Meanwhile, the Benaki Museum’s Mentis – Antonopoulos (NEMA) Passementerie Museum in Gazi (Polyfemou St) is located in a traditional fabrics workshop that is more than 150 years old. You’ll learn how ribbons, braids, tassels and curtain ties are made using age-old methods and how silk is processed and thread is turned into masterpieces.
Finally, the Argalios Atelier, in the Keratsini district north of Piraeus, lets you have a go at the interlacing method of weaving and teaches you more about the traditional loom and weaving process. You’ll take a hand-woven coaster home with you.
The instrument makers that continue to strike a chord
You can’t get more authentic in Athens that a traditional Greek musical instrument. Bouzouki, lyra, lute … the names alone conjure images of nights on a Greek island filled with music and great food. And behind every Greek instrument, there’s a craftsperson who is part carpenter and part artist.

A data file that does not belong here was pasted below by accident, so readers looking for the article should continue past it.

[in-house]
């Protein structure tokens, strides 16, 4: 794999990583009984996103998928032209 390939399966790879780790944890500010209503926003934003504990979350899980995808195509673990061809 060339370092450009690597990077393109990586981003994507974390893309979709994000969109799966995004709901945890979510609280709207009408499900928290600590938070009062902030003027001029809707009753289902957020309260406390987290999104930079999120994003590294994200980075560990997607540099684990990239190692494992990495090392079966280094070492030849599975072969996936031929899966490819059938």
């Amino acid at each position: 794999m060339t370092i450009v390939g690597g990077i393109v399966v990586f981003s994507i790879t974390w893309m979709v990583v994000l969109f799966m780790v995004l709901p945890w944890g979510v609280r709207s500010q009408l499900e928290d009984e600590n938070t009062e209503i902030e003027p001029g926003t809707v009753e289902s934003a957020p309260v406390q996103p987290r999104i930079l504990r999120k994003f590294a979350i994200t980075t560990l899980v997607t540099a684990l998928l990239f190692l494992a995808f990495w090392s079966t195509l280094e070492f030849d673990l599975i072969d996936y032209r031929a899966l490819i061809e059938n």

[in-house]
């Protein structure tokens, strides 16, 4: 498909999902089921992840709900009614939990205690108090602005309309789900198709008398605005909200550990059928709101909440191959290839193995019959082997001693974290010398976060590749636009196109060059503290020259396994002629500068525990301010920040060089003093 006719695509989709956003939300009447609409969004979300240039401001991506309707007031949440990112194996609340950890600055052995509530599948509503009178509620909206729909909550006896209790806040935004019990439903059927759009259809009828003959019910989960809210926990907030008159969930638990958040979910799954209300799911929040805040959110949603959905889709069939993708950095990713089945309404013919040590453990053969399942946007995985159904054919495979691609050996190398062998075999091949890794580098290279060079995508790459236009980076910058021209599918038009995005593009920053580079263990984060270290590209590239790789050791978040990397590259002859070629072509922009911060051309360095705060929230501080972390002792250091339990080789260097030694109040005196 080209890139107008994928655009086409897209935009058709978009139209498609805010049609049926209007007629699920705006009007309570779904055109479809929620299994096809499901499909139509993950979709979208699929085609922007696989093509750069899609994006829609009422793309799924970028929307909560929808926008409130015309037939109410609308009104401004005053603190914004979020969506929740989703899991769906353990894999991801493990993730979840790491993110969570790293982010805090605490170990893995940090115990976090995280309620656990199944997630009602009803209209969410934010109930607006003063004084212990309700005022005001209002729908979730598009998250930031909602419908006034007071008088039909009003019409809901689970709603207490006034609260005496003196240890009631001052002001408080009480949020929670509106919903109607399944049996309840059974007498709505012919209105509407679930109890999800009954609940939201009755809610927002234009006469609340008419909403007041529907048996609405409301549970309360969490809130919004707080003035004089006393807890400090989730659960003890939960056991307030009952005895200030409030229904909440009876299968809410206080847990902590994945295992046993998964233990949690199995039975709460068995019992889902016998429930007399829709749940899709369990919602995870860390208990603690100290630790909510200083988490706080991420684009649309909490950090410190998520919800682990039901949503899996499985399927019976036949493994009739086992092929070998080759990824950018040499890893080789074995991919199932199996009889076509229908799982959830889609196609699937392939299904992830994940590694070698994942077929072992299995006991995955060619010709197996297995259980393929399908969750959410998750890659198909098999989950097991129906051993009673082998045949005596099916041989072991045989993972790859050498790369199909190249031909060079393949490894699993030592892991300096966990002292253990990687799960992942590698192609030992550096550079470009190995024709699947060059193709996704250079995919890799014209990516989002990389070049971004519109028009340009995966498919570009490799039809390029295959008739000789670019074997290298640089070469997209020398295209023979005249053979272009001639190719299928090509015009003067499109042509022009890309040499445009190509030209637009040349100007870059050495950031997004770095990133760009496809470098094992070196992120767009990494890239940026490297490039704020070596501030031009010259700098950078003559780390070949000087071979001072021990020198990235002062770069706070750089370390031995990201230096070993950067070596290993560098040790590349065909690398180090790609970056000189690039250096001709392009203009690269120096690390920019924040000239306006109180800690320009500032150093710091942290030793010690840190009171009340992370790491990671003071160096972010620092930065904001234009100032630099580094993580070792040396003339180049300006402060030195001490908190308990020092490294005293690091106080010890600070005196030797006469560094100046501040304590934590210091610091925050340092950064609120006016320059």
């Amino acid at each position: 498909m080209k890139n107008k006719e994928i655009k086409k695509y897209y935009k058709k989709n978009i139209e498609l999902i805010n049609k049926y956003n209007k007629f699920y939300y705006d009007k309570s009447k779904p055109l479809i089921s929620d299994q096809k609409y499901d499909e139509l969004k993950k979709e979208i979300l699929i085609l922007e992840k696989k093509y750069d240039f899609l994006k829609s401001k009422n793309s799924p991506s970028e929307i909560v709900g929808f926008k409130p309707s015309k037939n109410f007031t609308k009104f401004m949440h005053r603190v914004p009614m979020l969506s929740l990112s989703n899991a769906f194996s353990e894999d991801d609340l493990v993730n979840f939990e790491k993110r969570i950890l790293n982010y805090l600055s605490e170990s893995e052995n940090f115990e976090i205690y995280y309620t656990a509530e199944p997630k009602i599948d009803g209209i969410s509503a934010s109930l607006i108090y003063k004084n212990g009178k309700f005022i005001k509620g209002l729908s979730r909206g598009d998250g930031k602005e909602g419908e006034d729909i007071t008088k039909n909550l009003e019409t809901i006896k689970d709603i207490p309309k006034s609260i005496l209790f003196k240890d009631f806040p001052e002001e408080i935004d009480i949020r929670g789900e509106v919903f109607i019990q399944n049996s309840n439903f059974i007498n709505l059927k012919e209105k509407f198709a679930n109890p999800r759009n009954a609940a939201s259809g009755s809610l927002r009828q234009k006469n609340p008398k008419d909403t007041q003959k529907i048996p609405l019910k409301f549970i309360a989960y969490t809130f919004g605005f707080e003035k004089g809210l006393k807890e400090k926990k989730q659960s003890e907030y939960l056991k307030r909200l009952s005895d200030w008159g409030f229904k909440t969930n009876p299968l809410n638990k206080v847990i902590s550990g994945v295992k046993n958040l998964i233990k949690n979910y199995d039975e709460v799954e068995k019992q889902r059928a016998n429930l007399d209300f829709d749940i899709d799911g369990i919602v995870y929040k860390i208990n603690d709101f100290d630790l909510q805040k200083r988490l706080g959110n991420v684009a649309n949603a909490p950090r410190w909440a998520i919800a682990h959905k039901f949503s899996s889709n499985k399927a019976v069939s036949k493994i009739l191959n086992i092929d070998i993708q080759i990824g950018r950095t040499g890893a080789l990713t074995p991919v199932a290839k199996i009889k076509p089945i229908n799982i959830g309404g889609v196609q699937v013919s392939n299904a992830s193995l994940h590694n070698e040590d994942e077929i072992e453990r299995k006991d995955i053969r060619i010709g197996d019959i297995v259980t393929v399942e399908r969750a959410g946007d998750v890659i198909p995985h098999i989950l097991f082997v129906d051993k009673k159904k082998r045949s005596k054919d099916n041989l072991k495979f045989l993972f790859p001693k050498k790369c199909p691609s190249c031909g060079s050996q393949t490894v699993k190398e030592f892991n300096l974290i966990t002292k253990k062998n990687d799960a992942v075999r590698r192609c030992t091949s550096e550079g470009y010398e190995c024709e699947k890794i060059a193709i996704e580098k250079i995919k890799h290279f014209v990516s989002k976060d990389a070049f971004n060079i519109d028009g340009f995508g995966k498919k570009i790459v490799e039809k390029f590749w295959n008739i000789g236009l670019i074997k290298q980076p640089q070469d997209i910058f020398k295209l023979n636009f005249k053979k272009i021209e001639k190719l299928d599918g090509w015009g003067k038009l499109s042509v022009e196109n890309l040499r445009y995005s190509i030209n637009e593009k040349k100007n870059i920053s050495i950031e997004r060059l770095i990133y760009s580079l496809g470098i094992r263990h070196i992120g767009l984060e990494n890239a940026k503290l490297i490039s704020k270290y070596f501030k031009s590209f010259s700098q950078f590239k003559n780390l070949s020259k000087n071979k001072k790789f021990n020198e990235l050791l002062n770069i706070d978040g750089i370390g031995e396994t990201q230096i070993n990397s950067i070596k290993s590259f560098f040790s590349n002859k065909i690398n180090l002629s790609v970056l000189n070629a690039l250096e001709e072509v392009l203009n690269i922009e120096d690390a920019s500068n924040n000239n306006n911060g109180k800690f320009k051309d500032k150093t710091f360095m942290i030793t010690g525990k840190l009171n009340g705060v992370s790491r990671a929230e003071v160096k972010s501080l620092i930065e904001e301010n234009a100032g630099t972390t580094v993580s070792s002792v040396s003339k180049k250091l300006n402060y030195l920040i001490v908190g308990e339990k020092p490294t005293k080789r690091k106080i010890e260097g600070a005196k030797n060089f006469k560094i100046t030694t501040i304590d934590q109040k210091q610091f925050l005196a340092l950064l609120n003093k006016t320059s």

Visiting the workshop of an instrument-maker is a must for anyone who wants to fully immerse themselves in the crafts world of Athens. In Exarhia, there’s a selection of tiny musical workshops whose owners are known by name for their craft. Nikolaos Brass (42 Zoodochou Pigis St), Dimitris Vasiliou (Luthier Art, 55 Didotou St), Panagiotis Toulikas (38 Didotou St) Agalianos Giorgos (17 Soultani St) and Giorgos Karandreas (7Α Alkiviadou St) are the people you want to know if you’re looking to create or repair not just a bouzouki, lyre or lute but also guitars, violins, cellos and other string instruments. And there’s a gem in Nea Smyrni … Kleo Drums, that makes hand-made percussion instruments and accepts visitors upon request.